A “people’s history” that is less than inspiring!
People walk past a statue of Russian revolutionary Vladimir Lenin at the Lenin Hut Museum in a forest near Razliv Lake, outside St.Petersburg, Russia, Saturday, Feb. 25. Nov. 2017 will mark the 100th anniversary of Bolshevik Revolution. | Dmitri Lovetsky / AP

This year marks the centennial of one of the most momentous events in world history – the Russian Revolution.

Undoubtedly, thousands – possibly, tens-of-thousands – of articles and books commemorating the birth of the first socialist republic will be written. Many will be informative, insightful and shed renewed light on a hotly debated topic. Others will be less inspiring.

Unfortunately, Neil Faulkner’s A People’s History Of The Russian Revolution falls into this latter category.

As someone who first read Howard Zinn’s A People’s History of the United States over twenty years ago, has since explored various titles in the A People’s History series, as well as other groundbreaking bottom-up histories – like the work of Gerald Horne – I admittedly came to Faulkner’s book with a preconceived notion of what to expect. In fact, I was initially excited!

I am sad to say, however, that I was deeply disappointed.

There are a lot of problems with Faulkner’s book.

First, it is hardly a people’s history, as Faulkner relies heavily on the voices and narratives of Lenin and Trotsky, as well as a few other major Russian figures known on a world scale – at least to those who have a peripheral knowledge of modern Russian history.

One of the fascinating aspects of Zinn’s People’s History is that it served to amplify the voice of the common person, not great leaders. Faulkner’s book goes in the other direction.

Second, it is hardly a history of the Russian Revolution, as the unsuspecting reader – or victim – will need to trudge through nearly half of the book before reaching the tumultuous events of 1917.

Further, the pre-history, the historical background and context, the comments about the Tsar’s incompetence and mysticism, the background of the Russian revolutionary movement, the peasant farmers and agrarian economy and then the emergence of World War and its impact, could easily have been summed-up in a short Introduction.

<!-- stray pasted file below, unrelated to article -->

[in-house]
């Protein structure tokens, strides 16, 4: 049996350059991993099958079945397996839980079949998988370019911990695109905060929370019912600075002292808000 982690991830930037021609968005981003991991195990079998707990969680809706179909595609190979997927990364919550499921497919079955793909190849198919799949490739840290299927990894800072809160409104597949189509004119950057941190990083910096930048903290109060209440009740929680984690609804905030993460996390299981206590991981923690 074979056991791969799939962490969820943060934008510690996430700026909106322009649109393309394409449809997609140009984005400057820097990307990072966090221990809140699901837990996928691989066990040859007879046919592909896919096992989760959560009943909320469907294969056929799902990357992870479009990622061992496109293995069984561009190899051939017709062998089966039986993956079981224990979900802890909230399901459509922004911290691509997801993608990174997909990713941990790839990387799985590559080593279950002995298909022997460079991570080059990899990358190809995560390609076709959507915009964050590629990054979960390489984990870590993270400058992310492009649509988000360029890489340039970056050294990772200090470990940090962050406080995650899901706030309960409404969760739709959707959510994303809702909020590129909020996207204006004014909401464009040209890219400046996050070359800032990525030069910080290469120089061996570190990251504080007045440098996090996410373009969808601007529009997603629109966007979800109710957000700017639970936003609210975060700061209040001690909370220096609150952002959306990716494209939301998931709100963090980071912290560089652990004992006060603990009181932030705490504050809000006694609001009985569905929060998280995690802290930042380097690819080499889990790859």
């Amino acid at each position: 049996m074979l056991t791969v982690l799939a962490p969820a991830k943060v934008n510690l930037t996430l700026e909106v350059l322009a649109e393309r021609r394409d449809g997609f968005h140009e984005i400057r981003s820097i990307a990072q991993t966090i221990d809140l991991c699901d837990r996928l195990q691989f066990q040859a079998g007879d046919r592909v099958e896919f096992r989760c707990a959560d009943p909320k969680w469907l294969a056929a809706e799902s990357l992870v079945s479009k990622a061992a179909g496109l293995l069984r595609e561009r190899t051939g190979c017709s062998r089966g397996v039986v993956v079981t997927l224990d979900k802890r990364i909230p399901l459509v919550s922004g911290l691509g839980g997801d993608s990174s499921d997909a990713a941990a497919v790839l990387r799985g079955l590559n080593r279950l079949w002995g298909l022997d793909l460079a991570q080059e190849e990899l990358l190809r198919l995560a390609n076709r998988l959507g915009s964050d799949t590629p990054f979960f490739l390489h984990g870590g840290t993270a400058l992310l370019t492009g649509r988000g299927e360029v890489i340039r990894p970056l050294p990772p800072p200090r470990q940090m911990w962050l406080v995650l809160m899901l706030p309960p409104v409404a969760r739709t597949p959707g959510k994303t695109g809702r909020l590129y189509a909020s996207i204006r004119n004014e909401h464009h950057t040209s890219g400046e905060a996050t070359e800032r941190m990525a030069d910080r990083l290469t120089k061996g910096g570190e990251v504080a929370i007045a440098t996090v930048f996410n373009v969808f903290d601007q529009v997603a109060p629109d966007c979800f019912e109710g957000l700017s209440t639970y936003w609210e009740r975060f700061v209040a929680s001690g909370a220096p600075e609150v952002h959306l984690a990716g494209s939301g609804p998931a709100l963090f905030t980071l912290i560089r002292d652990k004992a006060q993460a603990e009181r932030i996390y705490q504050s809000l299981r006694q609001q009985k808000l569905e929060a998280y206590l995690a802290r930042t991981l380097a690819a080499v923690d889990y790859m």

Third, there is little – if any – original research in Faulkner’s book, which would be fine if he had offered a new, compelling interpretation of the Revolution as it unfolded. As Faulkner notes, however, he relied heavily on Trotsky’s History of the Russian Revolution, hardly a new or objective analysis.

One has to ask if Faulkner did any original research at all. The bibliography – a whopping two and one-half pages – largely consists of books by and/or about Lenin and Trotsky. No newspapers, letters, interviews or personal accounts are included in this people’s history.

Fourth, Faulkner seems to want to place Trotsky at the center of events even when he contradicts his own analysis. For example, he writes of Trotsky as the man “who grasped…the inner dynamic of the drama-to-come as revealed in its dress-rehearsal [the 1905 Revolution]…the man who more than any other embodied its [the 1917 Revolution] living spirit…” Later, he writes, “It was the young Leon Trotsky, almost alone among Russian revolutionaries, who grasped the full implications of 1905,” though he didn’t become a Bolshevik until 1917 when the revolutionary movement had already gained momentum and was nearing success.

It doesn’t take an astute mind to see Faulkner’s intent to opportunistically place Trotsky front-and-center – regardless of the muddled and confusing logic. The intellectual summersaults needed to make this grand leap – of Trotsky’s role – is far from serious history.

Further, Faulkner also seems to have an ideological axe to grind, as he repeatedly articulates and argues for Trotsky’s theory of permanent revolution as the only thing that would have saved the beleaguered revolution from the abuses and crimes of Stalinism.

I really wanted to like A People’s History Of The Russian Revolution. Faulkner’s aim, to show that “Lenin was a democrat, not a ‘democratic centralist,’ and that the Bolshevik Party was a mass democratic movement…” ; that the “revolution was a mass movement of the people based on participatory democracy, not a coup…” ; and that “Stalinism was a counter-revolutionary movement…,” are all questions worthy of a serious history written by a serious historian.

Unfortunately, Faulkner promises so much, but delivers so little.

Curious readers looking for nuance, complexity and a bottom-up, people’s narrative of the Russian revolution would do well to save their money. This book cannot be recommended.

A People’s History Of The Russian Revolution
By Neil Faulkner

Pluto Press, 2017, 272 pages


Tony Pecinovsky
Tony Pecinovsky

Tony Pecinovsky is the president of the St. Louis Workers' Education Society (WES), a 501c3 non-profit organization chartered by the St. Louis Central Labor Council as a Workers Center. His articles have been published in the St. Louis Labor Tribune, Alternet, Shelterforce, Political Affairs, and Z-Magazine, among other publications. He is the author of "Let Them Tremble: Biographical Interventions Marking 100 Years of the Communist Party, USA," and is available to speak at your community center, union hall or campus.